The human microbiome consists of all bacteria that inhabit the human body in areas such as the skin, mouth, and intestines. Each person has his or her own unique microbiome composition. The microbiome is essential to the homeostasis of the human body, and serious problems can arise when the microbiome changes composition. The gut microbiome alone has been associated with conditions such as obesity, autoimmune diseases, diabetes, inflammatory bowel disease, and colitis. While not all changes to the human microbiome are life-threatening, they certainly affect quality of life. For this reason, the microbiome is a topic of extensive research all over the world.
The study of the human microbiome extends to all ages, and scientists are investigating how it develops and changes throughout an individual’s lifetime. Studying this topic has thus far proven difficult, as there are a multitude of environmental influences and experiences that are specific to each individual person. Scientists are now examining the microbiomes of people that are not alive today by sequencing ancient, fossilized human gut bacteria in order to track the evolution of bacteria. Through this technique, scientists are working to gain as much knowledge about bacteria as possible in hopes of one day utilizing the knowledge to prevent disease or predict future bacterial gene evolution.
The gut microbiome alone has been associated with conditions such as obesity, autoimmune diseases, diabetes, inflammatory bowel disease, and colitis.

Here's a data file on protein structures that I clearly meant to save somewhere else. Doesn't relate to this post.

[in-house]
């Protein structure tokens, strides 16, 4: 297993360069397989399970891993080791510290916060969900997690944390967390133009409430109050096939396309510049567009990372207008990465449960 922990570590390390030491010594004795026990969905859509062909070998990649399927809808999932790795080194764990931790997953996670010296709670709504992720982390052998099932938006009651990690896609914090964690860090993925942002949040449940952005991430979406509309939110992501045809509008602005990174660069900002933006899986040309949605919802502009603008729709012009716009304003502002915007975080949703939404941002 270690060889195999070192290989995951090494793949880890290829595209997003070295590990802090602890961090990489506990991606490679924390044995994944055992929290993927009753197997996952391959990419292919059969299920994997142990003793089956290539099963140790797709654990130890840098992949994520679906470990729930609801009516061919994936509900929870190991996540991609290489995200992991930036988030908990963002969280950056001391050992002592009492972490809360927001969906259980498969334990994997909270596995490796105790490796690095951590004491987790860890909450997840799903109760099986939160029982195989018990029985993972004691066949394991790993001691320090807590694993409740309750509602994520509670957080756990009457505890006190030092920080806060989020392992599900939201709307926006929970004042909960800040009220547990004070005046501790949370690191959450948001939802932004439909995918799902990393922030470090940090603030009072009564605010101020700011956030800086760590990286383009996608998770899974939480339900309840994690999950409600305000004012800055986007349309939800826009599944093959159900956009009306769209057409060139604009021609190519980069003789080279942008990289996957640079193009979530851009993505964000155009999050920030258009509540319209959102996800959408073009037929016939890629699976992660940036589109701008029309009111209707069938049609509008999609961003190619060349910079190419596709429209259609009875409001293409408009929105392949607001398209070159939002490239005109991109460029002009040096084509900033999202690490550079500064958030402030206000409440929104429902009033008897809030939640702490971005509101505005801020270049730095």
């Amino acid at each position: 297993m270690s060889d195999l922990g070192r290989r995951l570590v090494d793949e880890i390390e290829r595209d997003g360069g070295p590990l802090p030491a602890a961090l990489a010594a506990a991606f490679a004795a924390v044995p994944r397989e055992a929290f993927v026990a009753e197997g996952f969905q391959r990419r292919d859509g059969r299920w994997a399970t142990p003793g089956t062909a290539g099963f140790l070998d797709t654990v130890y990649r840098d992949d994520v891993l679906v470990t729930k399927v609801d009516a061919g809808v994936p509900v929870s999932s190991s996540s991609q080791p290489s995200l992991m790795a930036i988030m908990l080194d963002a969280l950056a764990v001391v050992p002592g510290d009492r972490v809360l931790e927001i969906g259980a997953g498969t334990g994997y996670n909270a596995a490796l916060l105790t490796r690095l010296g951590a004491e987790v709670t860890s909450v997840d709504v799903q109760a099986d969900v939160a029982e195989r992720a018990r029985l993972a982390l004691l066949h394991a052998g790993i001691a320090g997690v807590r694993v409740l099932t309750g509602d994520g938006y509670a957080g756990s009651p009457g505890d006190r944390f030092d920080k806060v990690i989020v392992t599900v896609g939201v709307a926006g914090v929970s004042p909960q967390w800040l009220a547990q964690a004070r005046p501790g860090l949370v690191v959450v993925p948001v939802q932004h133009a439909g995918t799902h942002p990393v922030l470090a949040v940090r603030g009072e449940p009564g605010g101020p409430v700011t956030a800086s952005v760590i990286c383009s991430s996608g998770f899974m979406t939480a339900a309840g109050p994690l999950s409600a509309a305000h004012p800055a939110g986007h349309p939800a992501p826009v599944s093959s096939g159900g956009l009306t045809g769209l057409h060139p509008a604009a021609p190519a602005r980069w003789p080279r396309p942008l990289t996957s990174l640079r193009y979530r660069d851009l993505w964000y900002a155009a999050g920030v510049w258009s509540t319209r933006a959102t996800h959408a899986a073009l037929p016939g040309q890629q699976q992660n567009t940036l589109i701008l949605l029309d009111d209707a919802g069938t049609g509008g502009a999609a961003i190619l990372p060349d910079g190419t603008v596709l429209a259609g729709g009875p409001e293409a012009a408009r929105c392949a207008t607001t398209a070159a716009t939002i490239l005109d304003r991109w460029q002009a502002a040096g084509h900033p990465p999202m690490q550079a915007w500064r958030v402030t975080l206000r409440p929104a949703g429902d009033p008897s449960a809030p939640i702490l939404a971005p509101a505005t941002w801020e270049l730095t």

In a recent article published by Plos One, titled “Gut Microbiome of an 11th Century A.D. Pre-Columbian Andean Mummy,” T. M. Santiago-Rodriguez and colleagues‒ researchers in the United States, Italy, and Puerto Rico‒ studied the preserved microbiome of an 11th century female pre-Columbian Andean mummy from Cuzco, Peru. The mummy had been stored at the Museum of Anthropology and Ethnology at the University of Florence, Italy. The female was estimated to have died at an age of 18-23 years old, and was preserved bound in a basket of vegetal fibers. The head was completely skeletonized, but the rest of the body was mummified. The condition of the body, specifically an enlarged esophagus, distended colon, enlarged heart– all with characteristic colonies of Trypanosoma cruzi – indicated that the once-mummy may have exhibited Chagas’ disease before death. Chagas’ disease is caused by infection of T. cruzi, and is an endemic in South America.
The scientists found that more than 96% of the bacteria from each section of the colon belonged to the phylum Firmicutes.
Feces samples, along with colon tissue samples, were collected from the descending, transverse, and ascending colon, using sterile techniques to avoid contamination of the ancient preserves. DNA was extracted from the samples, and sequenced using a technique called 16S rRNA gene amplification. The sequence was then used to identify bacteria in the sample. The transverse colon, as well as feces collected from this location, had the most diversity in terms of microbial composition. The heightened diversity means that there were many different types of bacteria found in this location, as compared to the descending and ascending regions. The scientists found that more than 96% of the bacteria from each section of the colon belonged to the phylum Firmicutes. On the level of family (Remember: kingdom, phylum, class, order, family, genus, species), Clostridiceae and Turicibacteraceae were the most abundant. The researchers used BLASTn, a tool provided by the National Center for Biotechnology Information database that is used to compare similarity between DNA sequences of different organisms, to determine the identity of some of the species found. The best hits found in all three locations of the colon included Clostridium tetani, Clostridium sporogenes, Clostridium disporicum, Clostridium tertium, Clostridium bifermentans, and Clostridium difficile. Bacteria were not the only organisms found in the samples, however, and genes associated with archaea, fungi, viruses, and eukaryotes were also sequenced.